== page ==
On 15 June 2020, the Food and Drug Administration approved the first video game treatment, a game for children aged 8–12 with certain types of ADHD called EndeavorRx. It can be downloaded with a prescription onto a mobile device, and is intended for use in tandem with other treatments. Patients play it for 30 minutes a day, 5 days a week, over a month-long treatment plan. [11]

Exercise therapy Edit

These include serious games that animate the player to sport and movement. For example, hand-eye coordination and upper body muscles can be trained using Wii Sports, regardless of age and physical disabilities, alone or with others. Even simple Jump-'n'-Run games can have an educational purpose, depending on the user. They are partly used in rehabilitation therapies to restore the user's finger mobility, reaction speed and eye-finger coordination. [12]

Politics, culture and advertising Edit

Persuasive games are developed for advertisers, policy makers, news organizations and cultural institutions. They are politically and socially motivated games that serve social communication. They cover areas such as politics, religion, environment, urban planning and tourism. The aim is to lead to create a demand for product due to a generated positive exposure to the product in the game or introduce new ways of thinking through experience.

Security Edit

Serious games in the field of security are aimed at disaster control, the defense sector and recruitment. Public, private and municipal institutions, such as fire brigades, police, Federal Agency for Technical Relief (Technisches Hilfswerk - Germany THW), DRK as well as crisis centres and NGOs benefit from them. Scenarios such as natural disasters, acts of terrorism, danger prevention and emergency care are simulated. Challenges such as acting under time and pressure to succeed can thus be realistically tested with fewer resources and costs. This area formed the second focal point. An example of serious games from this sector is the Emergency game series or the possibility to explore the response of communities in a game in disaster management. Psychological effect that exist in real life-threatening situation are not realistic in a serious game but the training in a serious game and exposure to the requirements and constraints in disaster management can prepare to a better response of the teams in a real disaster management case and lead to an improved risk mitigation strategies.

Military games Edit

Games like America's Army are training simulations that are used in the training and recruitment of soldiers. The games try to represent warfare as realistically as possible in order to familiarize users with the dangers, strategies, weapons, tactics and vehicles.

Recruitment games Edit

This type of serious games is intended to bring the user closer to tasks that would otherwise be less in the limelight. Companies try to present and profile themselves through such games in order to attract apprentices and applicants. Future tasks will be presented and carried out in a large context, for example "TechForce", in which various technical areas are combined into an end product with the aim of winning a race.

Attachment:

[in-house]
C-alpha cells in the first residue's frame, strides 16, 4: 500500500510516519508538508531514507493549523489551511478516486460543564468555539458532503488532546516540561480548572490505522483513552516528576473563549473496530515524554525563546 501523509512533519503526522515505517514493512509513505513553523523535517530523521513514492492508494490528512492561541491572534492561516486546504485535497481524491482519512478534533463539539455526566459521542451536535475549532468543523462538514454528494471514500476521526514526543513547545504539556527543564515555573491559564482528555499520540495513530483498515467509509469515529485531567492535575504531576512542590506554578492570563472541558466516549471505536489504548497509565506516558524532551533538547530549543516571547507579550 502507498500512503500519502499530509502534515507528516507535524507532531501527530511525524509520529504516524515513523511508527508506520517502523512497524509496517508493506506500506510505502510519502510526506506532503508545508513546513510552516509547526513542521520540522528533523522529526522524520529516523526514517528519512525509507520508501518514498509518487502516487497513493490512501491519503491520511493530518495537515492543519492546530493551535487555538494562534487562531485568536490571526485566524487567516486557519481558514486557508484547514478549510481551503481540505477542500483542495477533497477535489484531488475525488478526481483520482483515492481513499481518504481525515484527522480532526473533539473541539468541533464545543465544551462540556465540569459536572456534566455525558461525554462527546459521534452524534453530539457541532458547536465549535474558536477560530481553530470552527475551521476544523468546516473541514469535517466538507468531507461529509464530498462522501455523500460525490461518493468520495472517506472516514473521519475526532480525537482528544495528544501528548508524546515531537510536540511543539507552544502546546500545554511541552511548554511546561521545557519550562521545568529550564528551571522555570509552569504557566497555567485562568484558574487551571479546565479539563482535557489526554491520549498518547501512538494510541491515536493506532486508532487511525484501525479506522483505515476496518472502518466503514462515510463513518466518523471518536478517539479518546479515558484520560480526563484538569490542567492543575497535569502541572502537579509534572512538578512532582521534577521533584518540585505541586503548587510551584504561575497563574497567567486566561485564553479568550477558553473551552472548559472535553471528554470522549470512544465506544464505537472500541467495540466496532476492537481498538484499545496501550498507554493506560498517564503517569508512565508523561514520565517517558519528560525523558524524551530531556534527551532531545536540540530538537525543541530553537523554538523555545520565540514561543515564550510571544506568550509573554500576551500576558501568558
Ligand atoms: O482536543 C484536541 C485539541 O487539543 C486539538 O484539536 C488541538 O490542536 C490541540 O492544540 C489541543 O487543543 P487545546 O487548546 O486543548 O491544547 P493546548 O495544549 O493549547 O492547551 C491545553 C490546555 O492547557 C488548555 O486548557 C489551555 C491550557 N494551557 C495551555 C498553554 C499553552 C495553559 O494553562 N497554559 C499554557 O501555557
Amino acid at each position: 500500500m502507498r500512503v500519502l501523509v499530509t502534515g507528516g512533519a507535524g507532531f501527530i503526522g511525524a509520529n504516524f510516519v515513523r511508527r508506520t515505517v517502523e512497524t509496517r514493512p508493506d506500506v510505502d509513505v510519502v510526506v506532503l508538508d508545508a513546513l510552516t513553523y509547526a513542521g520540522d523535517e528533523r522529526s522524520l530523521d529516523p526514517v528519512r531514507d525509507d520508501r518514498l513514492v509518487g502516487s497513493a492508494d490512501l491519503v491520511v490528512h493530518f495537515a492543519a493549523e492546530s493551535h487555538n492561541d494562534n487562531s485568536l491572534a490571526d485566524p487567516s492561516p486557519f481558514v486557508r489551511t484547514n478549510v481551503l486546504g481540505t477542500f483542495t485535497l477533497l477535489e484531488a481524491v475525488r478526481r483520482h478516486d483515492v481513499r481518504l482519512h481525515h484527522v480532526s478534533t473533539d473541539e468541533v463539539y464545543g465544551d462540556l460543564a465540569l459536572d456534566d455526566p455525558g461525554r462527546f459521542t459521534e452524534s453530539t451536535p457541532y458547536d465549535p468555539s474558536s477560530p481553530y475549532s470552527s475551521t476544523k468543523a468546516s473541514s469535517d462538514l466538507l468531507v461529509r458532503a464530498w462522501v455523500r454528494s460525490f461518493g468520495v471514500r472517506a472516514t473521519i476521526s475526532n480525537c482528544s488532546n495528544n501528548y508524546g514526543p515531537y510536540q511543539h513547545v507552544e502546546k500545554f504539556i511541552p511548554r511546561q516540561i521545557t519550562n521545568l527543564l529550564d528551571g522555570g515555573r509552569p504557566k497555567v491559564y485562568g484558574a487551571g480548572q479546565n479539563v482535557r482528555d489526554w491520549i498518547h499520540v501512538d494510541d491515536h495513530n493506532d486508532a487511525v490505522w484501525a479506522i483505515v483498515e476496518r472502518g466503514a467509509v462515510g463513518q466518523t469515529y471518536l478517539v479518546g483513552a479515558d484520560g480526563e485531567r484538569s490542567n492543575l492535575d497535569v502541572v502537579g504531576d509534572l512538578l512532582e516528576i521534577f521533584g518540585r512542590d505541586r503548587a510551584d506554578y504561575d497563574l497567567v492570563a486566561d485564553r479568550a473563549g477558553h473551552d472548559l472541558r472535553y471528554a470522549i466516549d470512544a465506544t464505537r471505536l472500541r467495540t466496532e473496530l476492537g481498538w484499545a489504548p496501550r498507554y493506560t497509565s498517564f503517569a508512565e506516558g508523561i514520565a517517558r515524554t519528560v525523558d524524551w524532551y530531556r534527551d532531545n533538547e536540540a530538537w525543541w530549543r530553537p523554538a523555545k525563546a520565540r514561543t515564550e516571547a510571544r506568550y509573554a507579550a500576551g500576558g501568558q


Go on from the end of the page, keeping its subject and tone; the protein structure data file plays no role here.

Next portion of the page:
Product creation games Edit

The aim here is to give the user an understanding of a company's products. The user can test the products in a simulation under real conditions and convince himself of their functionality. Technical basics, handling and security risks can be taught to the user.

Adult education Edit

Real simulations and simulation games provide the user with the opportunity to gain experience. Actions generated from knowledge can be tested here according to the trial and error principle. Theoretical knowledge can either be acquired beforehand or imparted during the game, which can then be tested in a virtual practice. There is an educational policy interest in the professionalisation of such offers. With the research project NetEnquiry, the Federal Ministry of Education and Research supports a corresponding research project for education and training, implemented here with the focus on mobile learning. [13] In addition, there is an increasing incorporation of serious games within university curricula which students can use to consolidate learning or enhance knowledge. [14]

Youth education Edit

The user is given tasks and missions that they can only solve with the knowledge that they will gradually discover during the game. The theoretical aspects of the game are always taught in small quantities at the right time to be able to solve the next task and thus test the theoretical approaches in practice.

Art Games Edit

An art game uses the medium of computer games to create interactive and multimedia art. For the first time, the term was described scientifically in 2002 to emphasize games that attach more importance to art than to game mechanics. Mostly they convince by a special aesthetics and atmosphere and use the interactivity for creativity and the thought stimulation of the player. Art created by or through computer games is also called Art Game. [15] [16]